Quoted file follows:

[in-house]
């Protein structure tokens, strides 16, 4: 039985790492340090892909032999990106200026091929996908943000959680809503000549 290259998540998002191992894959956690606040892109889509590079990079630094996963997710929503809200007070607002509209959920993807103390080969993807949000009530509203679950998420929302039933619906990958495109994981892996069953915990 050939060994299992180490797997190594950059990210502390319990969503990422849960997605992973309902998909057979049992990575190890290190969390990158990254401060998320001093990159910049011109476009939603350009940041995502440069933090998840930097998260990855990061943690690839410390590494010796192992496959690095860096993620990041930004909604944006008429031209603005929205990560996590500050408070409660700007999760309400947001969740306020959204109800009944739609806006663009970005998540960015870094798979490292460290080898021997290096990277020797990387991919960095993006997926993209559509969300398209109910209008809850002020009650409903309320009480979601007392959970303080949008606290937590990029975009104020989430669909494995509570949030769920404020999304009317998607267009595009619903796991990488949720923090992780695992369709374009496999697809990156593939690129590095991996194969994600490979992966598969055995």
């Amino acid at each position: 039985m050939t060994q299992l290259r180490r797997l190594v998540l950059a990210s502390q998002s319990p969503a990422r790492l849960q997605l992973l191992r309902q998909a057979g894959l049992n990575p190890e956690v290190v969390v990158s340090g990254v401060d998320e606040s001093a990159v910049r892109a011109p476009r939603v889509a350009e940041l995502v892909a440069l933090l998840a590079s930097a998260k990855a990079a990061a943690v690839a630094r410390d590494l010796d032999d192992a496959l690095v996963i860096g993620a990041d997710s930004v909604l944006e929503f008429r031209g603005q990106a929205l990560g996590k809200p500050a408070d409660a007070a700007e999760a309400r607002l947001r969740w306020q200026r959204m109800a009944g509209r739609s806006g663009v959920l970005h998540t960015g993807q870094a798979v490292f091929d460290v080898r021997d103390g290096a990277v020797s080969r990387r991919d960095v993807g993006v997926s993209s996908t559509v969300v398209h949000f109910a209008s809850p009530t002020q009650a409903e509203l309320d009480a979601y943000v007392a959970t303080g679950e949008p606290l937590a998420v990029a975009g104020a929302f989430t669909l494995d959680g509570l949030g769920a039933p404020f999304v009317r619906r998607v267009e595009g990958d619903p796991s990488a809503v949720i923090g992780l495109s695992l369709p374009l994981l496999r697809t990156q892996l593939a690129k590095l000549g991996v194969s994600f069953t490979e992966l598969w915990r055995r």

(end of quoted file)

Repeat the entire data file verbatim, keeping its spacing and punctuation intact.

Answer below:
[in-house]
């Protein structure tokens, strides 16, 4: 039985790492340090892909032999990106200026091929996908943000959680809503000549 290259998540998002191992894959956690606040892109889509590079990079630094996963997710929503809200007070607002509209959920993807103390080969993807949000009530509203679950998420929302039933619906990958495109994981892996069953915990 050939060994299992180490797997190594950059990210502390319990969503990422849960997605992973309902998909057979049992990575190890290190969390990158990254401060998320001093990159910049011109476009939603350009940041995502440069933090998840930097998260990855990061943690690839410390590494010796192992496959690095860096993620990041930004909604944006008429031209603005929205990560996590500050408070409660700007999760309400947001969740306020959204109800009944739609806006663009970005998540960015870094798979490292460290080898021997290096990277020797990387991919960095993006997926993209559509969300398209109910209008809850002020009650409903309320009480979601007392959970303080949008606290937590990029975009104020989430669909494995509570949030769920404020999304009317998607267009595009619903796991990488949720923090992780695992369709374009496999697809990156593939690129590095991996194969994600490979992966598969055995």
């Amino acid at each position: 039985m050939t060994q299992l290259r180490r797997l190594v998540l950059a990210s502390q998002s319990p969503a990422r790492l849960q997605l992973l191992r309902q998909a057979g894959l049992n990575p190890e956690v290190v969390v990158s340090g990254v401060d998320e606040s001093a990159v910049r892109a011109p476009r939603v889509a350009e940041l995502v892909a440069l933090l998840a590079s930097a998260k990855a990079a990061a943690v690839a630094r410390d590494l010796d032999d192992a496959l690095v996963i860096g993620a990041d997710s930004v909604l944006e929503f008429r031209g603005q990106a929205l990560g996590k809200p500050a408070d409660a007070a700007e999760a309400r607002l947001r969740w306020q200026r959204m109800a009944g509209r739609s806006g663009v959920l970005h998540t960015g993807q870094a798979v490292f091929d460290v080898r021997d103390g290096a990277v020797s080969r990387r991919d960095v993807g993006v997926s993209s996908t559509v969300v398209h949000f109910a209008s809850p009530t002020q009650a409903e509203l309320d009480a979601y943000v007392a959970t303080g679950e949008p606290l937590a998420v990029a975009g104020a929302f989430t669909l494995d959680g509570l949030g769920a039933p404020f999304v009317r619906r998607v267009e595009g990958d619903p796991s990488a809503v949720i923090g992780l495109s695992l369709p374009l994981l496999r697809t990156q892996l593939a690129k590095l000549g991996v194969s994600f069953t490979e992966l598969w915990r055995r």